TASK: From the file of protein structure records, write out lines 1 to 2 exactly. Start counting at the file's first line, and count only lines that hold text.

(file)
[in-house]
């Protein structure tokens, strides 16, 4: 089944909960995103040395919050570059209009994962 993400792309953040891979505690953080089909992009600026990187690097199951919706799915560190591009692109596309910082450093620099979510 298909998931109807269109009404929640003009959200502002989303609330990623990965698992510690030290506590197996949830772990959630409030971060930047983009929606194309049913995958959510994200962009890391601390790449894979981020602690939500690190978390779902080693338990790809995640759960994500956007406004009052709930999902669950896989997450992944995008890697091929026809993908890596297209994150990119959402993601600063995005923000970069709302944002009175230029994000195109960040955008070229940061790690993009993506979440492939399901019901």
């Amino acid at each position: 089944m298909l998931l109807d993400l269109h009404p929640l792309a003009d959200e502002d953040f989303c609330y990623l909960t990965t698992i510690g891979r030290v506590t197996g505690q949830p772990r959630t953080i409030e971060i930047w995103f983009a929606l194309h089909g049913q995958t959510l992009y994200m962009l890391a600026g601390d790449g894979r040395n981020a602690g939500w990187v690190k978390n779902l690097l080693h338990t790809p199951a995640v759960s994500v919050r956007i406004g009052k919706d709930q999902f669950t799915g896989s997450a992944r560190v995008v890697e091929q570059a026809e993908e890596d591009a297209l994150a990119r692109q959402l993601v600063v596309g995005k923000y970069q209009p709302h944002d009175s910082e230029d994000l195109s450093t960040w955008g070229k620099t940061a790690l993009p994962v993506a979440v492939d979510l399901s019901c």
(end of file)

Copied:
[in-house]
């Protein structure tokens, strides 16, 4: 089944909960995103040395919050570059209009994962 993400792309953040891979505690953080089909992009600026990187690097199951919706799915560190591009692109596309910082450093620099979510 298909998931109807269109009404929640003009959200502002989303609330990623990965698992510690030290506590197996949830772990959630409030971060930047983009929606194309049913995958959510994200962009890391601390790449894979981020602690939500690190978390779902080693338990790809995640759960994500956007406004009052709930999902669950896989997450992944995008890697091929026809993908890596297209994150990119959402993601600063995005923000970069709302944002009175230029994000195109960040955008070229940061790690993009993506979440492939399901019901």